The pedal assembly 280 is shown in more detail in FIGS. 19-21. The pedal assembly 280, includes a generally planar pedal support 322, a pair of laterally spaced-apart vertical supports 324 and 326, and a base support 328. The first vertical support 324 is secured to and extends between the pedal support 322 and the base support 328. Similarly, the second vertical support 226 is secured to and extends between the pedal support 322 and the base support 328. The pedal support 322, the vertical supports 324 and 326, and the base support 328 together define an orifice 330 through which a portion 332 of the moving track 276 extends. The pedal 56 is fixedly secured to the pedal support 322 by any suitable securing means, for example, by welding or by rivets or bolts. The pedal assembly 280 also includes paired sets of roller arms 334A, 334B, 338A, 338B, 340A, and 340B that support vertical rollers 342A, 342B, 344A, and 344B and horizontal rollers 346A, 346B, 348A, 348B on which the pedal assembly 280 rides. The roller arms 334A, 334B, 336A, 336B, 338A and 338B, are secured to the base support 334 and extend from the base support 334 into the orifice 330. The first two sets of paired roller arms 334A, 334B, 336A, and 336B support the front pair of vertical rollers 342A and 342B and the back pair of vertical rollers 344A and 344B. Similarly, the second two sets of paired roller arms 338A, 338B, 340A, and 340B support the front pair of horizontal rollers 346A and 346B and the back pair of horizontal rollers 348A and 348B. In addition, the second set of paired roller arms 338A, 338B, 340A, and 340B are positioned intermediate the front-most roller arms 334A and 334B and the roller arms 336A and 336B so that the front pair of vertical rollers 342A and 342B and the back pair of vertical rollers 344A and 344B flank the pairs of horizontal rollers 346A, 346B, 348A, 348B. The vertical rollers 342A, 342B, 344A and 344B are pivotally coupled to horizontal axles 350 which are in turn rigidly secured to the support arms 334A, 334B, 336A, and 336B. Similarly, the horizontal rollers 346A, 346B, 348A, and 348B are pivotally coupled to vertical axles 352 which are secured to the roller arms 338A, 338B, 340A, and 340B. Each set of paired roller arms 334A, 334B, 336A, 336B, 338A, 338B, 340A, and 340B is positioned proximate the portion 332 of the guide 278 on opposite sides 360 and 362 thereof.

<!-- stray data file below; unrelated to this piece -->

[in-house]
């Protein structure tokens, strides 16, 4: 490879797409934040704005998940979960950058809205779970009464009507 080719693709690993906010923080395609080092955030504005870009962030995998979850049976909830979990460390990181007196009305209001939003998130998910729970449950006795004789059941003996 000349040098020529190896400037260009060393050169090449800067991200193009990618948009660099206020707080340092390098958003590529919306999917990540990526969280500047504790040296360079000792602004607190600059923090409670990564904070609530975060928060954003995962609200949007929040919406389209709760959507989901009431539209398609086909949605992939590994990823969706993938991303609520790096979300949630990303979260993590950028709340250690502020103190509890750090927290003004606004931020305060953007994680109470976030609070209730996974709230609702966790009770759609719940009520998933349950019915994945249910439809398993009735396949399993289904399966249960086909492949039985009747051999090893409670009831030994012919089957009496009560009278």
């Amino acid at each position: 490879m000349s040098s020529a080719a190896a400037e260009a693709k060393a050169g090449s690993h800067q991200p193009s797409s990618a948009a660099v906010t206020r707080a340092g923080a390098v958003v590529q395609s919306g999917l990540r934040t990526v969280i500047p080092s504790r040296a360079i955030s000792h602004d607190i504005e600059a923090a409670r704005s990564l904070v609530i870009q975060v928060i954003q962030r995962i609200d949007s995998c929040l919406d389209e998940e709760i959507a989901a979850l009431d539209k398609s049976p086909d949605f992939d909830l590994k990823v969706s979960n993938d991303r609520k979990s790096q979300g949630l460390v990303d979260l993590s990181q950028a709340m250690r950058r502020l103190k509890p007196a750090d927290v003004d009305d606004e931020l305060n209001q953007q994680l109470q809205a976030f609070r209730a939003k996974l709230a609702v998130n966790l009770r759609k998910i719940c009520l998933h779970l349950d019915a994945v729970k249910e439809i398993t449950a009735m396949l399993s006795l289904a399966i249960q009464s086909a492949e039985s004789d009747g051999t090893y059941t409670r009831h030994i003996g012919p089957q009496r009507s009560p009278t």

The pedal assembly 280, together with the pedal guide 278, are thus constrained to move in the linear reciprocating path 318 along the track 276. The pedal guide 278 includes a generally planar cross piece 358, a pair of laterally spaced-apart vertical rails 360 and 362 and a pair of laterally spaced-apart horizontal rails 364 and 366. The vertical rails 360 and 362 are secured to the generally planar cross piece 358 and extend downwardly from the generally planar cross piece 358. Each of the horizontal rails 364 and 366 is secured to one of the vertical rails 360 and 362 and extends inwardly from the respective vertical rail 360 or 362 so that the horizontal rails 364 and 366 are positioned below the planar cross piece 358. The pedal guide 278 is fixedly secured to the track 276 along the generally planar cross piece 358 by any suitable securing means, for example, by welding or by rivets or bolts, so that the portion 332 of the moving track 276 is intermediate the vertical rails 360 and 362. In addition, the roller arms 334A, 336A, 338A, and 340A of the pedal assembly 280 are positioned intermediate the horizontal rail 364 and the portion 332 of the track 276 and the roller arms 334B, 336B, 338B, and 340B of the pedal assembly 280 are positioned intermediate the portion 332 of the moving track 276 and the horizontal rail 366. The vertical rollers 342A, 342B, 344A, and 344B are therefore positioned to engage the horizontal rails 364 and 366 and the horizontal rollers 346A, 346B, 348A, and 348B are positioned to engage the vertical rails 360 and 362. Consequently, the vertical movement of the pedal assembly 280 is limited by the cross piece 358 and by the horizontal tracks 364 and 366 and the horizontal movement of the pedal assembly 280 is limited by the vertical rails 360 and 362. The pedal assembly 280 and hence the second end 314 of the pedal tie 282 are therefore constrained to move in the linear reciprocating path 318 along the vertically reciprocating track 276.